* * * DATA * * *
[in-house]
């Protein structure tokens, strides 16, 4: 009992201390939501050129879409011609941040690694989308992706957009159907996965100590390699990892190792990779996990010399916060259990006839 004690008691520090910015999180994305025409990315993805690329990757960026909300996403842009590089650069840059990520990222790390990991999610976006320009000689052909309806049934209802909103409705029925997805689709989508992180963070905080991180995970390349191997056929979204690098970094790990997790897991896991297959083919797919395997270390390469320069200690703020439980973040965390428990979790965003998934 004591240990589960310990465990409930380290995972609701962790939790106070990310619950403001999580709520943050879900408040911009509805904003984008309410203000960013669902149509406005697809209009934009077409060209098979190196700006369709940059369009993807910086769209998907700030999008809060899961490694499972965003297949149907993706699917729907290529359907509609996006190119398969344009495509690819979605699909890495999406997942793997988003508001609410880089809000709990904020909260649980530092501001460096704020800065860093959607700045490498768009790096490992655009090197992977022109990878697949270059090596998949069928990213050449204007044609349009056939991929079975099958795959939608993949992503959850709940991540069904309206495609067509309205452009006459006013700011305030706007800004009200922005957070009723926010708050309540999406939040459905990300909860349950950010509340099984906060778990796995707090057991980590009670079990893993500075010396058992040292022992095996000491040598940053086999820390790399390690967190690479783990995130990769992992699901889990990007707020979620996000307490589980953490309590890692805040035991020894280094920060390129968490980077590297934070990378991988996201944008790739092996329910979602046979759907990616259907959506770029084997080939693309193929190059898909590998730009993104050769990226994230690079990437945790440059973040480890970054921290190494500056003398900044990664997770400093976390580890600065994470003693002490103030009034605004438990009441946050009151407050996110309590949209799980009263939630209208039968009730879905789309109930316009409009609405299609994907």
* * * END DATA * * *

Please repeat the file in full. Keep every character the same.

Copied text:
[in-house]
């Protein structure tokens, strides 16, 4: 009992201390939501050129879409011609941040690694989308992706957009159907996965100590390699990892190792990779996990010399916060259990006839 004690008691520090910015999180994305025409990315993805690329990757960026909300996403842009590089650069840059990520990222790390990991999610976006320009000689052909309806049934209802909103409705029925997805689709989508992180963070905080991180995970390349191997056929979204690098970094790990997790897991896991297959083919797919395997270390390469320069200690703020439980973040965390428990979790965003998934 004591240990589960310990465990409930380290995972609701962790939790106070990310619950403001999580709520943050879900408040911009509805904003984008309410203000960013669902149509406005697809209009934009077409060209098979190196700006369709940059369009993807910086769209998907700030999008809060899961490694499972965003297949149907993706699917729907290529359907509609996006190119398969344009495509690819979605699909890495999406997942793997988003508001609410880089809000709990904020909260649980530092501001460096704020800065860093959607700045490498768009790096490992655009090197992977022109990878697949270059090596998949069928990213050449204007044609349009056939991929079975099958795959939608993949992503959850709940991540069904309206495609067509309205452009006459006013700011305030706007800004009200922005957070009723926010708050309540999406939040459905990300909860349950950010509340099984906060778990796995707090057991980590009670079990893993500075010396058992040292022992095996000491040598940053086999820390790399390690967190690479783990995130990769992992699901889990990007707020979620996000307490589980953490309590890692805040035991020894280094920060390129968490980077590297934070990378991988996201944008790739092996329910979602046979759907990616259907959506770029084997080939693309193929190059898909590998730009993104050769990226994230690079990437945790440059973040480890970054921290190494500056003398900044990664997770400093976390580890600065994470003693002490103030009034605004438990009441946050009151407050996110309590949209799980009263939630209208039968009730879905789309109930316009409009609405299609994907």